What would it be like if your next door neighbor lived in a tin shack with no running water or electricity, and rarely had enough food to go around?
This is my tension.
Dar es Salaam is a city of 4 million people. It is growing economically in leaps and bounds. The fancy hotels are overflowing with visitors here on business. New banks seem to be opening every week, with lines that go out the door. Our school, HOPAC, which costs $4000 per year for tuition, is bursting at the seams with a waiting list a mile long. The only other high quality international school in the city, IST, which costs more than $12,000 per year, is also bursting at the seams. There are many wealthy people in this city.
However, the vast majority are not. Thankfully, we don’t see starving people in Dar es Salaam the way we did when I lived in Ethiopia as a teenager. There are people starving in Tanzania, and I’m sure even in the city, but it’s not the norm. But that doesn’t mean that the majority are very far above it.
Earlier this week, my house worker, Esta, asked me for an advance on her monthly pay. I asked her what she needed it for and she said that her husband still hasn’t found work and they are out of food. Since she had received her salary less than two weeks ago, the fact that she is asking for an advance for food is not a good thing.
I gave her the advance, and some food, but inside I felt sick. Esta has worked for us for two years and is such a dear woman. She is about my age, been married for two years, and has a baby girl who she brings to work with her. She is a believer and is full of joy. But her life is hard. She and her husband rent two small rooms. Not a two bedroom house—two rooms. One for sitting and one for sleeping. She cooks outside and uses an outhouse. They have electricity but rarely use it. They do not have running water. Esta’s husband has been out of work now for over a year. There is a 40% unemployment rate in this city.
We pay Esta about $80 per month, and this is her only job. In addition, we pay for almost all of their rent and cover all of the medical expenses for her and her baby. If she is still working for us when her daughter goes to school, we will help with school fees too. We pay over the going rate. Yet….we’re talking only $80 a month to live on, folks.
Then there’s our life. We live in a four bedroom house that is (sort of) similar to an American house, though rent is about 4 times cheaper here. We have all the amenities, except for a dryer or dish washer, but I have Esta. We own one ten-year-old car. My pantry is always full of food.
We are not living extravagantly by American standards. When we moved here, we carefully thought through our standard of living. We have been purposeful about the location and size of our house—we chose all the details for very specific ministry-related reasons. We live at or below the standard of living compared to the other HOPAC families. In fact, most of the Tanzanian kids at HOPAC live far above us.
Yet I live with constant tension between our lifestyle and that of so many of the people around us—even those about 100 yards from our house. The truth is, even if we lived at a lower standard, as some of the missionaries in the villages do, we would still have more than most Tanzanians. We never have to worry about having enough to eat. We never have to worry about money for a sick child. We are allowed plane trips to the States every couple of years. Our children are guaranteed an excellent education and all the opportunity they will ever desire.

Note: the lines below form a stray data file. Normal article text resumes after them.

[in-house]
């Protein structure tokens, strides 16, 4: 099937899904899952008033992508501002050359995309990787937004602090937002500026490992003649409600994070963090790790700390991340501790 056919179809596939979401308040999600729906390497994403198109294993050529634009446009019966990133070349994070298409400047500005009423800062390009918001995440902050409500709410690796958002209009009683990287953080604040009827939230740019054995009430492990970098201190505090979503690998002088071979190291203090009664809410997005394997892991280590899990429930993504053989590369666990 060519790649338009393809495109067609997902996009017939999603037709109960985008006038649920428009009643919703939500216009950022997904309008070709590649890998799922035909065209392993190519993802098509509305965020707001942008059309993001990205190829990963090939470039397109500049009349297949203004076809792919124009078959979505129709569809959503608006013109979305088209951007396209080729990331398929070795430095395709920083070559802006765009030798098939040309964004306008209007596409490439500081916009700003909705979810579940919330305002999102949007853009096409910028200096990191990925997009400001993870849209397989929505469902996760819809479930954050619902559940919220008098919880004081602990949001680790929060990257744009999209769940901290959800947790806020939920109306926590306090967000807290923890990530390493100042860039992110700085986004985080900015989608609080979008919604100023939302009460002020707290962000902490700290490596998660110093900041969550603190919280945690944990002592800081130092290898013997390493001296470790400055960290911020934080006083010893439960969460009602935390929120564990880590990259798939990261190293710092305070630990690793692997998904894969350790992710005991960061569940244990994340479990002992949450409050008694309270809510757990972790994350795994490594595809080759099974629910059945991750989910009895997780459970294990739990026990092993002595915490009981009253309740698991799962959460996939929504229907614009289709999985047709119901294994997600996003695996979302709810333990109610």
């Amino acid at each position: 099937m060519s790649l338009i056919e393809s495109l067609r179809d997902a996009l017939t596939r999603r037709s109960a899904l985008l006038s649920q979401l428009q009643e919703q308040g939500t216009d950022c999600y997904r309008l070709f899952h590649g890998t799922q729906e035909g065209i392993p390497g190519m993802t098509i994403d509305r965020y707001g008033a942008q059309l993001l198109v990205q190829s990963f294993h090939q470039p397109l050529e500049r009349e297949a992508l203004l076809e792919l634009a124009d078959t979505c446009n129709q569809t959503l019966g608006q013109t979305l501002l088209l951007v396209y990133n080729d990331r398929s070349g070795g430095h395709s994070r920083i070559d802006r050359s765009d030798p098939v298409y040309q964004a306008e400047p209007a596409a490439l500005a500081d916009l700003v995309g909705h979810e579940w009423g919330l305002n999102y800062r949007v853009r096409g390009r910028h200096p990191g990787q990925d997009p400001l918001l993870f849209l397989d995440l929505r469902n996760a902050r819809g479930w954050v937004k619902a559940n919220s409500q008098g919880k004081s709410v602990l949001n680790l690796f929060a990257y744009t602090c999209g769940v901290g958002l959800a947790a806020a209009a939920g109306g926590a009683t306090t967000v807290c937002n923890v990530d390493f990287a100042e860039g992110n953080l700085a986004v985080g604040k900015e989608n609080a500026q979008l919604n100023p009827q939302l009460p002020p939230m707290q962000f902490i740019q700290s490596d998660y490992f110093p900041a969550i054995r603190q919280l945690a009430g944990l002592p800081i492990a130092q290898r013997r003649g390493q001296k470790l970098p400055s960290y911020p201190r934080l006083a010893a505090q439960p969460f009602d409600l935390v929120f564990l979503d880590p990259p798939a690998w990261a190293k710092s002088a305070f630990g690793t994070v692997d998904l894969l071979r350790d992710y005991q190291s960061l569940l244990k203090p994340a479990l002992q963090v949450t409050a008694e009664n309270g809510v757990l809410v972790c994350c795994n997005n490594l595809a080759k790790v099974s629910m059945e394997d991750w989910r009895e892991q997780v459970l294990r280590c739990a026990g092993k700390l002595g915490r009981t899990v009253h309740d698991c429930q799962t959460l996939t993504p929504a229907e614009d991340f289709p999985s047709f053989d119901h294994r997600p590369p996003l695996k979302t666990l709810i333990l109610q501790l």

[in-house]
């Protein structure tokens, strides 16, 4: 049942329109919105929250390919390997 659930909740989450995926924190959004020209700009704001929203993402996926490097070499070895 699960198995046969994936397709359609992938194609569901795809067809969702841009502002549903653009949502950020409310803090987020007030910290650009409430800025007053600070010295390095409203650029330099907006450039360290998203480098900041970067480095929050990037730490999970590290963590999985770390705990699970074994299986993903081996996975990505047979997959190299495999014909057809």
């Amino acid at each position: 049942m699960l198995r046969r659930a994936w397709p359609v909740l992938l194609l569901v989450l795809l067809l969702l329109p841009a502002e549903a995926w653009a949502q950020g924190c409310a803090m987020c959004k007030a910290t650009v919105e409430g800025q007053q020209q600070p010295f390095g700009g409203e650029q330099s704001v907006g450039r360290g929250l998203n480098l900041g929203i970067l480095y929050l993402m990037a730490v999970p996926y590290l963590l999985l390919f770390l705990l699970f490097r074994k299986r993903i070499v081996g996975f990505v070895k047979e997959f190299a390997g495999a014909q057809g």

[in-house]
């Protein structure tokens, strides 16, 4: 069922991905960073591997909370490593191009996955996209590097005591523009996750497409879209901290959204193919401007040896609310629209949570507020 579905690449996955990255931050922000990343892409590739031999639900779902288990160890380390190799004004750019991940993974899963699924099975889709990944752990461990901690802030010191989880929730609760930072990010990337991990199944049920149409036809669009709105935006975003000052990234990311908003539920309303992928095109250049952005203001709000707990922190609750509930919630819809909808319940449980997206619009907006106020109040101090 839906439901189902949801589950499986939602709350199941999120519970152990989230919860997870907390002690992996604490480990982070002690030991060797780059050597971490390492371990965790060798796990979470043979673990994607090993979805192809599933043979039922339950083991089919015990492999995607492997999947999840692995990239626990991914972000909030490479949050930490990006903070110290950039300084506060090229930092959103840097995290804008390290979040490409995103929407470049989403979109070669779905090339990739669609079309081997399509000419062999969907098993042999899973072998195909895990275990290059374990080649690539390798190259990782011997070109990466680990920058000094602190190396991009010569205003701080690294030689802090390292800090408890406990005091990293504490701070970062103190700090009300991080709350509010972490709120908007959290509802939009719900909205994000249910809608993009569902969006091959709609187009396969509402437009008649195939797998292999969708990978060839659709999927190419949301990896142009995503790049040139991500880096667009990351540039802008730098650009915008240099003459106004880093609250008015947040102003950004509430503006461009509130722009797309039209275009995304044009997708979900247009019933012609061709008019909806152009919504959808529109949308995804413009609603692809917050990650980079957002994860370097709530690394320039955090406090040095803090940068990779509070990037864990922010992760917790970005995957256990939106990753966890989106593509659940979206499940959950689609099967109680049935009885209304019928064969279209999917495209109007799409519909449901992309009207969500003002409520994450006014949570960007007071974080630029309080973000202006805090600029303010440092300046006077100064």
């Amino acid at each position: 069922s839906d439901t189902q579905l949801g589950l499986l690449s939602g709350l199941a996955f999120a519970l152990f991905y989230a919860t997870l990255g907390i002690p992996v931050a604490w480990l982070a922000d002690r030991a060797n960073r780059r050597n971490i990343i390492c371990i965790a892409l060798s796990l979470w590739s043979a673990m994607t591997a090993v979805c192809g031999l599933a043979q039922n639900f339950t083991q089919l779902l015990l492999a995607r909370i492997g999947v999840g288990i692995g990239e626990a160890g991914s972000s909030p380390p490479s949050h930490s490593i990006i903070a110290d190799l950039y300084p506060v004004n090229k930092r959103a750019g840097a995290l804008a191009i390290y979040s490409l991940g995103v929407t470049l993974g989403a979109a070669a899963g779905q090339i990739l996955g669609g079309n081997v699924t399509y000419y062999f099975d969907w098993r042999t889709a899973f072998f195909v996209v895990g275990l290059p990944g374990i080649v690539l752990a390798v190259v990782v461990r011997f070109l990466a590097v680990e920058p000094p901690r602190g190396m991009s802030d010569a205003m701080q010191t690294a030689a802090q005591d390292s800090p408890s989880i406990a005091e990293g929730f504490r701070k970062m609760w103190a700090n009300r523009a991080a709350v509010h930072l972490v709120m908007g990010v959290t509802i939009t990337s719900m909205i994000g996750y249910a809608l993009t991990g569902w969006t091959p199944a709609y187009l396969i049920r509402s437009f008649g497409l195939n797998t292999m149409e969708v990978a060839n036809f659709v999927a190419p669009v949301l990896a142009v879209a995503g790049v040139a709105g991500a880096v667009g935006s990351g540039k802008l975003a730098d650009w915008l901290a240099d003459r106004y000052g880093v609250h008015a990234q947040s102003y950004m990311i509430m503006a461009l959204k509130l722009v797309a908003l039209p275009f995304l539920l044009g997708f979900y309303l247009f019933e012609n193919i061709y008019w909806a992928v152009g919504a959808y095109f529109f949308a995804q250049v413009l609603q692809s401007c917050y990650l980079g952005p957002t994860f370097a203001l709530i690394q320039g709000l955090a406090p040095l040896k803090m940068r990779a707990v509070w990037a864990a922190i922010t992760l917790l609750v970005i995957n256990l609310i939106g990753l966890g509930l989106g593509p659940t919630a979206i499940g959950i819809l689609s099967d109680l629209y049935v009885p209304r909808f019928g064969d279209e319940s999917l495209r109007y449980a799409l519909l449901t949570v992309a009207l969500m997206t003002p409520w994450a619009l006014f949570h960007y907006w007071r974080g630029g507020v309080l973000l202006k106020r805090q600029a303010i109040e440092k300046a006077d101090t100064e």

When Gil and I go out to dinner, I think about how that one dinner was a week’s wage for many people in the city. If we go to a hotel for our anniversary for a night, we could easily spend a month’s wage of an average Tanzanian. I think about it when I buy dog food. Or Pringles. Or books. Or anything that goes beyond basic living expenses.
Sometimes I just want to run away from it all. It’s just too hard. When Esta asked me for the advance for food, I just wanted to leave Tanzania and go back to America. I often just want to pretend that poverty isn’t really there. Of course, living in the States doesn’t make poverty go away. But in America, surrounded by people who live in luxury, it’s easier to live in denial.
Of course, not everyone is rich in America. But even the poorest have electricity, running water (that won’t make you sick if you drink it), shoes, free education for their children, food stamps, presents at Christmas, a TV, and often even a car and a computer. More importantly, people in America have opportunity to get ahead. Most of the rest of the world does not.
But there are no easy answers. How do we remain generous while staying within economic and cultural norms in Africa? What is the balance between generosity and fostering unhealthy dependence? How many “creature comforts” of western life can still glorify God? How do we really distinguish between “needs” and “wants” (which are very much defined by our culture)? Why do my kids get to experience Disneyland, bubble baths, dress-up clothes, swimming pools, and university, and the kids around the corner do not? Why has God allowed us to have so much and so many to have so little? And what is our responsibility in the midst of that?
Think on poverty, my friends. Though I want to run away from it, God never desires us to put our heads in the sand. When not confronted with it head-on, it’s easy to pretend it doesn’t exist. In the end, I’m thankful I live with this tension. Heaven forbid I start pretending that this life really is heaven, and that I “deserve” comfort—as I am often so tempted.
When my struggle ceases, I will be either in sin, or in Heaven.